Go With the Flow

The Drees Co. flirts with evenflow production scheduling through Web-enabled communication with trade partners and its field staff.

This April, The Drees Co. should complete the rollout, to all 13 of its divisions, of a program that allows its trade partners and site superintendents to submit field purchase orders (FPOs), with changes to original POs, through a Web-based portal, payment for which is vouchered automatically without the need for further approval or data entry. By streamlining its order-variance and accounts-payable activities, Drees expects to save $800,000 per year once its auto-voucher system is fully operational.

The FPO program, which began last August, is the latest twist to what has been a six-year-long journey by the Fort Mitchell, Ky.–based builder to make production more efficient and paperless by arming its contractors, suppliers, and its field staff with real-time scheduling and construction information they can access easily online. Along the way, Drees has weighed the pros and cons of applying evenflow construction theories to a company that last year started 3,105 homes and generated more than $1 billion in revenue.

Evenflow means different things to different builders, though few implement it under its classic definition of starting the same number of homes all the time and not letting starts exceed production capacity. “Most companies don't have systems in place that tell them what their production capacity is,” observes Mahesh Bhupalam, president of Totally Productive Group, a Coral Gables, Fla.–based process improvement consultant.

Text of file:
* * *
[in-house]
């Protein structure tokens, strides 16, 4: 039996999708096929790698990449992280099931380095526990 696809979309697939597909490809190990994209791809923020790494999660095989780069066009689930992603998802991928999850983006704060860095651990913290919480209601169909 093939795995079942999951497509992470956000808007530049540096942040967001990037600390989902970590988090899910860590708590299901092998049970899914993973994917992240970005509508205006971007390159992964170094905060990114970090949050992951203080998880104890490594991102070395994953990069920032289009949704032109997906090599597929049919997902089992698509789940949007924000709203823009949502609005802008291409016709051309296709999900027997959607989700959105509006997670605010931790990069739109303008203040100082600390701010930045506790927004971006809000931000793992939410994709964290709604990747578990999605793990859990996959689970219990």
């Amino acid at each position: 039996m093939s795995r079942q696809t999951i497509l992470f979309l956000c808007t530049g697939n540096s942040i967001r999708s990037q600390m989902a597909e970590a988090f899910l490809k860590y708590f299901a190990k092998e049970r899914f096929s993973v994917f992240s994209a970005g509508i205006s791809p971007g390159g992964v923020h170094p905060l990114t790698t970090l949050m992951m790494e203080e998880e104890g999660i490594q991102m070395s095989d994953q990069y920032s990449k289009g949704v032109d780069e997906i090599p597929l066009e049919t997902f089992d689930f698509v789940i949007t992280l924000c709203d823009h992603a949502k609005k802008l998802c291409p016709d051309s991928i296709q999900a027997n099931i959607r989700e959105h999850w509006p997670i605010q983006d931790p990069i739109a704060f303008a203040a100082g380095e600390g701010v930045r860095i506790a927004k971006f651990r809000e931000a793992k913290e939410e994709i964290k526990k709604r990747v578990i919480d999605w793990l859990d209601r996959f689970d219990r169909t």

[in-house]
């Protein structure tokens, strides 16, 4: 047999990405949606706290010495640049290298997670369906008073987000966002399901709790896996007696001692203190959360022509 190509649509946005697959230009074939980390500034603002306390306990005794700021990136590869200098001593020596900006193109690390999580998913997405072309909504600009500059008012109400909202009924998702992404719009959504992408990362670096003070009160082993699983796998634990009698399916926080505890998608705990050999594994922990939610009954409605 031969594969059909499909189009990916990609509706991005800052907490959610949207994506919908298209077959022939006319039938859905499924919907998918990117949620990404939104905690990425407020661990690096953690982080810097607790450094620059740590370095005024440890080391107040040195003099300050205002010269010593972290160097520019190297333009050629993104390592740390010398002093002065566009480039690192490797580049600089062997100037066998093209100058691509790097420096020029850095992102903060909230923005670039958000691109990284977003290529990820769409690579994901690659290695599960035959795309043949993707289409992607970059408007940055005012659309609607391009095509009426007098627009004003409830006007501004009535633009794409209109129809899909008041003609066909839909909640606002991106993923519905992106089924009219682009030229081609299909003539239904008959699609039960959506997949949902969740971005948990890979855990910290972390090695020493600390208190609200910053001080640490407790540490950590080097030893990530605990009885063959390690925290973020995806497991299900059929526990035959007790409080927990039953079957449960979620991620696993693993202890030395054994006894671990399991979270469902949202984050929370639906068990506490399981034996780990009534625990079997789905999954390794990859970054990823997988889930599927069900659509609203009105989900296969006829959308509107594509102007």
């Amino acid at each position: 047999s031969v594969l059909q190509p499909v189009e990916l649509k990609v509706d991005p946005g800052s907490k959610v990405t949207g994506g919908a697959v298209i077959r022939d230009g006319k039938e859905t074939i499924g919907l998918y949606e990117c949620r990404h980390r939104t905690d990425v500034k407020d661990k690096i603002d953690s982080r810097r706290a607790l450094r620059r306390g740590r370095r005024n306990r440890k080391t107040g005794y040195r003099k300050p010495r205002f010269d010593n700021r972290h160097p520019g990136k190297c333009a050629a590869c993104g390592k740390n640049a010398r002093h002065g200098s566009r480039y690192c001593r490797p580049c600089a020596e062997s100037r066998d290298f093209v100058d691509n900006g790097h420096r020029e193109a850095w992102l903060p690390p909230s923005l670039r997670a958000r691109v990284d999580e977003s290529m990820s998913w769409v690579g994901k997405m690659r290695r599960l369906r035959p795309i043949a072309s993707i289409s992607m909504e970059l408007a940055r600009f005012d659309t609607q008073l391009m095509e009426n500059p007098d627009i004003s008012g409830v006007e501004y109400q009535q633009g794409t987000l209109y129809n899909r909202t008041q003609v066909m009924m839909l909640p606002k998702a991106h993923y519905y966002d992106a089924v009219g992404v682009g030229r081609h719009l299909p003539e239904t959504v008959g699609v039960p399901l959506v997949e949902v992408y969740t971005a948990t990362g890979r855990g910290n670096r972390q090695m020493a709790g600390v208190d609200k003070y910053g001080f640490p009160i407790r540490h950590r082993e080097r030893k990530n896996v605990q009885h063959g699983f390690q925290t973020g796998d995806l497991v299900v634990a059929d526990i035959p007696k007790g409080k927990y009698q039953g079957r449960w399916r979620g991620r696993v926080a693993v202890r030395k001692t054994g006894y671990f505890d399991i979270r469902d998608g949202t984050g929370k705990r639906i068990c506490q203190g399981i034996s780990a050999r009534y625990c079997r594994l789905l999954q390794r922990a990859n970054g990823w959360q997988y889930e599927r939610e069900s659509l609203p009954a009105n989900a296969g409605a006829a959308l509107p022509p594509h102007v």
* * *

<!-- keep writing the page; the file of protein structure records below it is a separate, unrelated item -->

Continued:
DAILY UPDATES: Site supervisors at Drees do daily updates on the DreesBuild Web portal, which lets them electronically view progress reports of the projects they oversee.
DAILY UPDATES: Site supervisors at Drees do daily updates on the DreesBuild Web portal, which lets them electronically view progress reports of the projects they oversee.

No problem there for Drees, an avid investor in technology that two years ago installed a J.D. Edwards operating system. (J.D. Edwards is a division of Oracle.) But so far the company has cherry-picked different aspects of evenflow without taking the full leap, partly because Drees allows its buyers considerable leeway to customize their homes, which can gum up scheduling. Its 150 to 180 site superintendents—which it calls “builders”—can still override start and finish dates.

Nevertheless, evenflow, as an ideal, informs Drees' production goals, says Ron Colyer, the company's operations resource manager. Drees was all set to initiate a rigorous evenflow regimen at its Marquis Homes division last year until buyer demand softened. “We haven't given up on that,” says Colyer. But after attending one of Bhupalam's two-day seminars last summer, Colyer concluded that “evenflow isn't some rigid marching order; it's about balancing and planning starts, and managing your backlog.” Reducing cycle time, then, is less important to Drees than the fact that “we've become a lot more consistent.”